Wednesday, September 28, 2011

Which Rugged Camera To Buy?

Digital Photography Review group test photograph.
Back in February I posted an announcement on the new Pentax Optio WG-1 and Optio WG-1 GPS.  Mainly I love my Pentax W90 for the auto macro setting.  This feature turns on the LED lights and engages the macro - no fumbling with settings.  The down side, as with  most compact digital cameras, is the noise at a high ISO and in low light.  Let's face it.  These cameras can't replace a DSLR.  Regardless, it's the camera I keep with my fishing gear.  I can do things to it that I can't do with a DSLR.

Digital Photography Review posted it's new "Waterproof compact camera group test" and the new Pentax Optio WG-1 didn't fare well.  For daylight conditions it's a middle of the road choice, and in low light it's in the bottom of the class.  The camera which took best of the bunch in every category is the Panasonic DMC-TS3.  Sony TX10 came in a close second.  Missing from the test group was a Canon and Nikon camera.

Canon has not updated its Powershot D10.  Nikon's Coolpix AW100 just entered the market.  The new Nikon has my eye, mainly for brand reasons.  I've shot with a Nikon SLR and now a DSLR for the last 30 years. I did the math and could not believe it has been that long since my first Nikon. (These product reviews make to feel old.)  

The Nikon looks good on paper and is similar to the Panasonic.  Both cameras offer GPS tagging with a compass, shooting full 1080i HD video and image stabilization.  The Nikon edges out the Panasonic in the mega pixel area and optics, 16M vs. 12M / 28-140mm vs. 28-128mm equivalent. 

While the Nikon edges out the Panasonic on paper, the true test comes in the field.  Which one to buy...?  To add to the dilemma, both cameras cost less than $400.

The right answer for me is to wait for a full review with sample images.  By that time, I'm sure a new camera (maybe from Canon) will enter the mix.

If any of you have either camera please comment and give me your recommendation.


Fly and Fin

Monday, September 26, 2011

Pheasant Tail Anchor to the Rescue

Many readers know The Jersey Angler and I are friend's and we go out west and fish together quite often.  While in West Yellowstone this summer we'd tied up a few flies.  One of the pattens I'd tied up during one of our evening tying session was his Pheasant Tail Anchor (click to load his post).  It's been hard getting out fishing because of the  crazy high water.  Hurricane Irene and few tropical storms have flooded and kept our stream over flowing. 

The river I fish, fishes best around 150 cubic feet per second not the 250-300 it's been running.  I did manged to wet a line the other day, mainly to see what Hurricane Irene did to the stream.  Many of the pools and runs I know well have all changed.  It's like fishing a new river.

The water was high and moving but thanks to the Pheasant Tail Anchor and that over-sized  disco tungsten bead, I did well.  The fly sinks like a rock on steroid, ticking the bottom every time.  They worked so well I lost everyone I had in my box. Luckily I'd tied some up with standard tungsten beads. Now I'll need to stock up on those disco bead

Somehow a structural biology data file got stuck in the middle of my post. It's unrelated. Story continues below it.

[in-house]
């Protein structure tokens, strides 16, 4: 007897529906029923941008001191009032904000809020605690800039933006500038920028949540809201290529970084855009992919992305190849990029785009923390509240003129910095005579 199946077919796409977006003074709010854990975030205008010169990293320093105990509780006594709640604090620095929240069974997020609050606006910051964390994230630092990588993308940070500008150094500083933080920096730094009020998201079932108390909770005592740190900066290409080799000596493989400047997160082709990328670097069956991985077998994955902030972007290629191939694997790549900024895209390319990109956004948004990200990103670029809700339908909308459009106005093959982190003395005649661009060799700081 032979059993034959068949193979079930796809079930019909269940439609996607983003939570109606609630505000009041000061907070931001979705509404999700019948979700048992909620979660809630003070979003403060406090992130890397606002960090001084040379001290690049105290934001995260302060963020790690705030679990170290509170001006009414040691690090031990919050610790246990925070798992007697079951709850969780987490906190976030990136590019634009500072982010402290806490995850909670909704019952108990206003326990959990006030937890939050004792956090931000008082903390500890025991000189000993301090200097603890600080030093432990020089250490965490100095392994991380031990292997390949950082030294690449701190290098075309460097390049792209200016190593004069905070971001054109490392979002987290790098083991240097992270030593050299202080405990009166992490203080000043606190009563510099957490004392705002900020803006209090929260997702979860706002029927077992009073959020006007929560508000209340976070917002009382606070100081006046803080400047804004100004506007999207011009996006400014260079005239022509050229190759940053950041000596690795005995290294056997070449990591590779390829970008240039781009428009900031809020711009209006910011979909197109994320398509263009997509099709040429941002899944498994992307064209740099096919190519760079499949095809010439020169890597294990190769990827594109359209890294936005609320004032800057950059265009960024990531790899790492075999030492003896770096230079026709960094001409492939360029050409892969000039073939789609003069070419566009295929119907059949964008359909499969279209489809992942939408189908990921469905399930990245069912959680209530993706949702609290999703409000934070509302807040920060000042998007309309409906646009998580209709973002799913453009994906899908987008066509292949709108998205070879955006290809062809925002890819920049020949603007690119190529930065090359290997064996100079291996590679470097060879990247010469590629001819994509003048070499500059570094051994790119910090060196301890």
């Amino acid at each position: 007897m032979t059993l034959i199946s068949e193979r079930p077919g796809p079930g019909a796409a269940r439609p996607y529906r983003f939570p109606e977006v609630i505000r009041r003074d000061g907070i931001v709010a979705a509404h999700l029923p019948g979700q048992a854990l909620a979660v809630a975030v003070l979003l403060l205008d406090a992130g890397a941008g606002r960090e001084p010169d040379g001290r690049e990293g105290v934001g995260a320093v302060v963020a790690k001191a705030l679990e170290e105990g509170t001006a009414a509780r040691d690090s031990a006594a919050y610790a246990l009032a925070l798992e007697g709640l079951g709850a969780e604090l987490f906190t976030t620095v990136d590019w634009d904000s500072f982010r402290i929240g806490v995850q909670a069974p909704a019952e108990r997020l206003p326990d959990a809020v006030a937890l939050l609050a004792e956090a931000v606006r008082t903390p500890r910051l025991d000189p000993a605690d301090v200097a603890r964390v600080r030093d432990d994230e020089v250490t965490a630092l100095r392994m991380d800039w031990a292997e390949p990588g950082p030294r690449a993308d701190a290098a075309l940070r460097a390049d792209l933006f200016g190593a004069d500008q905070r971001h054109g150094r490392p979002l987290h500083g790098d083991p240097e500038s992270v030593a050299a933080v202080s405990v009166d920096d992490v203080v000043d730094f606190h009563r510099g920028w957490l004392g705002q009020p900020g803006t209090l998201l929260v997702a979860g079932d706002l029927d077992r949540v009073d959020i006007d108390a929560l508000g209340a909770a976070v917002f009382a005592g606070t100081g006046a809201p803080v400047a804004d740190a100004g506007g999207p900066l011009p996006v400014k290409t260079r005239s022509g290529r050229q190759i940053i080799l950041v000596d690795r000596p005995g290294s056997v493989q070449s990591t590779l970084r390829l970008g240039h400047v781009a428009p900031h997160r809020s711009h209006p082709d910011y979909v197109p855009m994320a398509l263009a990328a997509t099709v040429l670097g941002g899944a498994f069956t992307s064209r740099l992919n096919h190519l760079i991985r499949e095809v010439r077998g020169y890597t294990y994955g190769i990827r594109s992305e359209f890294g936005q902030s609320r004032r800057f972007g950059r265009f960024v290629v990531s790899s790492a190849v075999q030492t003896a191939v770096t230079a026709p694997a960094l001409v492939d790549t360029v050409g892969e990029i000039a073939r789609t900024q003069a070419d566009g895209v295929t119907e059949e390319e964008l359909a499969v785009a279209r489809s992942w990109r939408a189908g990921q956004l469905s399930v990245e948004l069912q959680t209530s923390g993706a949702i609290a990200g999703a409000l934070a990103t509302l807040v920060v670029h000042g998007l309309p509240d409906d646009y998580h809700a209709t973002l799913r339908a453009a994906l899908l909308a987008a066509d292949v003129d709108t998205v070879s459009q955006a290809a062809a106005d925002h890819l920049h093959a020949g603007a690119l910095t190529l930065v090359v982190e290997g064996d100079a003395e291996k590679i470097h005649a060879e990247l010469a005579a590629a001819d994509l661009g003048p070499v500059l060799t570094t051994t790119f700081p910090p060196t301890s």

Here are a few of the fish taken on that day.

Thursday, September 22, 2011

NJ Fall Trout Stocking Coming in October

The Fall stocking of trout in New Jersey is set to start in the second week of October.  According to the Divisuion of Fish and Wildlife the fall stocking will start on Tuesday October 11, 2011, an estimated 20,000 Brook and Rainbow trout averaging 2 years and 14-17 inches will be stocked in 16 stream and ponds over a 2 week period. Beside the 20,000 an addition 1000 broodstock trout averaging 18-24 inches are to be stocked.  These breast are going to be mixed in with each truck load.

Here is a map of the stream and ponds being stocked and the listing of waters with numbers.

Week 1 - October 10-14, 2011

Monday, October 10 - No stocking
Tuesday, October 11

  • Manasquan River - 650
  • Metedeconk River, North Branch - 150
  • Metedeconk River, South Branch - 240
  • Tom's River (including TCA) - 360
  • Raritan River, North Branch - 920
  • Paulinskill River, and E/Br and W/Br - 1,720
Wednesday, October 12
  • Musconetcong River (including Point Mt. TCA, Hunterdon County) - 2,820
  • Pequest River (including TCA, Pequest WMA) - 1,550
Thursday, October 13
  • Big Flat Brook - 1,620
  • Wallkill River - 470
  • Black River - 330
  • Rockaway River - 1,290
  • Pohatcong Creek - 800
  • Wanaque River - 330
  • Ramapo River - 880
  • Raritan River, South Branch (including TCA, Ken Lockwood Gorge) - 2,570

Week 2, October 17-21, 2011

Monday, October 17 - No stocking
Tuesday, October 18
  • Giampetro Park Pond - 170
  • Hammonton Lake - 340
  • Mary Elmer Lake - 170
  • Maurice River - 400
  • Crystal Lake - 170
  • Grenloch Lake - 170
  • Oak Pond - 170
  • Sylvan Lake - 170
Wednesday, October 19
  • Greenwich Lake - 170
  • Iona Lake - 170
  • Schadlers Sand Wash Pond - 170
  • Swedesboro Lake - 170
  • Colonial Lake - 170
  • Farrington Lake - 340
  • Roosevelt Park Pond - 170
  • Rosedale Lake - 170
Thursday, October 20 - No stocking Friday, October 21 - No stocking

For more information visit:

Tuesday, September 13, 2011

The next A River Runs Through It?

Coming to a theater near you Salmon Fishing in the Yemen the movie.  This adaptation of Paul Torday's 2007 novel Salmon Fishing in the Yemen premiered at the 2011 Toronto International Film Festival this week.   No release date for general audiences, but CBS Films acquired the U.S.distribution rights.

Here is the plot according to the Wikipedia. "A fisheries scientist finds himself reluctantly involved in a project to bring salmon fishing to the wadis of the Highlands of Yemen, and change British political history and the course of his life."

Will this be the next A River Runs Through It? I don't know, but they do need to practice their casting.